It’s Startup Week in Denver, and in every corner bar and coffee shop entrepreneurs can be found bringing new businesses to life. This week is billed as the “largest free entrepreneurial event in North America,” and last year it attracted more than 13,000 attendees. The 2017 program is projected to be even bigger, with tracks designed to appeal to startup businesses from nearly every industry sector. There’s much to be learned, with sessions that inform on everything from finding initial office space to positioning for acquisition. And, in nearly every conversation, branding and advertising come up. Startup organizations need to know how to gain awareness, preference, and usage for a brand-new brand, and that’s assuming they’ve had time to even create a brand. Questions like, “When do I bring in an agency?” and, “Do I need an agency?” are regular occurrences during Startup Week.
As an advertising strategist, you might imagine my response to the questions above would be something along the lines of, “Yes, of course you need an agency, and you need one right now. Let’s get started!” But, in reality, these questions warrant significant, and individual, consideration. In fact, in many cases, the answer might be, “No, you don’t need an agency–not yet anyway.”
Here are some initial questions to ponder when thinking about inviting an agency partner onto your startup team:
1) Can you afford it?
If you aren’t funded, and your total annual marketing budget is less than $10K, you may not get enough bang for your buck from an agency. In this case, consider hiring a freelance designer. Don’t hire an agency–yet.
2) Is there fierce competition in your niche?
If your brand needs to compete in an already-cluttered market, an agency partner is invaluable. A less-than-compelling brand is a big barrier if someone else offers what you offer and presents it better. If your product has to fight for mindshare against a sea of others–hire an agency.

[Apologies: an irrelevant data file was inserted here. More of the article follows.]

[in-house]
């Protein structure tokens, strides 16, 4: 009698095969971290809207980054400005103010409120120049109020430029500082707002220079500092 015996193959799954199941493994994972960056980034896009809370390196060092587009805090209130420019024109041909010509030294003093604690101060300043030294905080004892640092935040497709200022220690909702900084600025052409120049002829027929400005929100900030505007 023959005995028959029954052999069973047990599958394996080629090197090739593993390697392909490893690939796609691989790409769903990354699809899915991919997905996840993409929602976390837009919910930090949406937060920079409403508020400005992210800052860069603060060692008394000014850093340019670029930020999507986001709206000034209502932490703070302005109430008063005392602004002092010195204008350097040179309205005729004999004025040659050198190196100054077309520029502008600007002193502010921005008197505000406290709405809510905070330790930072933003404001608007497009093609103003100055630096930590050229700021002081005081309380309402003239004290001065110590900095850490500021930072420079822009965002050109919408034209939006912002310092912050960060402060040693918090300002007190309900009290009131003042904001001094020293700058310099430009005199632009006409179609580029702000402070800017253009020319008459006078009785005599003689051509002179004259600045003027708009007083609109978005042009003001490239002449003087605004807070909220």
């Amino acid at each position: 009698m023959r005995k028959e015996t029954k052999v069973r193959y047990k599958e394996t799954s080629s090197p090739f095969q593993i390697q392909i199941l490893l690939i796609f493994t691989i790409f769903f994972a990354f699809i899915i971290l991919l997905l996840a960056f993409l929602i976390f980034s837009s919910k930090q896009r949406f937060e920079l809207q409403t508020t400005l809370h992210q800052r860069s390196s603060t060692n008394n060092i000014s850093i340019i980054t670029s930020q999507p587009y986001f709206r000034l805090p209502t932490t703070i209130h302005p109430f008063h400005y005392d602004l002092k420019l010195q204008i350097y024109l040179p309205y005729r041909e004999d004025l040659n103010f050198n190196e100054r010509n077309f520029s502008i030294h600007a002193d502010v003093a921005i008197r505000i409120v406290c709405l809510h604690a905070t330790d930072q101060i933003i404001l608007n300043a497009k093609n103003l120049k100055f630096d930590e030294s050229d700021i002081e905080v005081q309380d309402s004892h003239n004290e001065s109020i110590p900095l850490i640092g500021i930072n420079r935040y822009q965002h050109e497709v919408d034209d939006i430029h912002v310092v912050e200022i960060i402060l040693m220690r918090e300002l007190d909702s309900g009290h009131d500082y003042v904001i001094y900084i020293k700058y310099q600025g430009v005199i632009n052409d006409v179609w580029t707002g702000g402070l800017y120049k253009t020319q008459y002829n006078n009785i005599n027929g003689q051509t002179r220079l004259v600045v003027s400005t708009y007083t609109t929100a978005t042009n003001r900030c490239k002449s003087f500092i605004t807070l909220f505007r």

3) Are you too close to the situation?
Often for entrepreneurs the company concept is a life dream, and after spending thousands of hours thinking about it, it’s difficult to be fully objective about the benefits to the consumer. An agency will help you pull back and look at your business from the perspective of the target audience. Great brands belong to users, not founders. Partnering with an agency will help get you into the minds (and ultimately hearts) of buyers. If it’s time for an outside perspective–hire an agency.
4) Do you have a website? Does it work?
It’s a common myth that websites are a commodity, and can be bought off the shelf with little need for customization. In reality, if your business doesn’t have a polished, well thought-out website you will lose credibility with customers, investors, partners, and even potential employees. A website that works well and converts prospects is the price of entry in nearly every industry category. If web development, design, and user experience aren’t your core competencies–hire an agency.
5) Are you willing to spend now to save on backtracking later?
Startups are often running at lightning speed with limited resources. It’s hard to take the time (or money) to develop a brand that has staying power. The cost? It’s sometimes even harder to wipe the slate clean from having a brand that isn’t working well after it’s been in use for some time. If you can afford to save on customer confusion later by starting out on the right foot now–hire an agency.
6) Are you a marketer yourself?
If you’ve spent years in the marketing trenches, already understand how to position your brand, and have established which key insights matter to your audience, then you can do the initial work with the help of a great freelance designer and a web developer. Marketing professionals can often wait to hire an agency until it becomes a time burden, or outside help is desired for a media buy. If this is your story–don’t hire an agency. Yet.
In many cases a strong brand is the difference between a company taking off or losing steam. If you’re not ready to hire an agency of record, you can certainly request a consultation, or do project work. There are many insights to be gained by contracting a short-term project to explore brand possibilities. Seeing through the lens of your customer is always beneficial.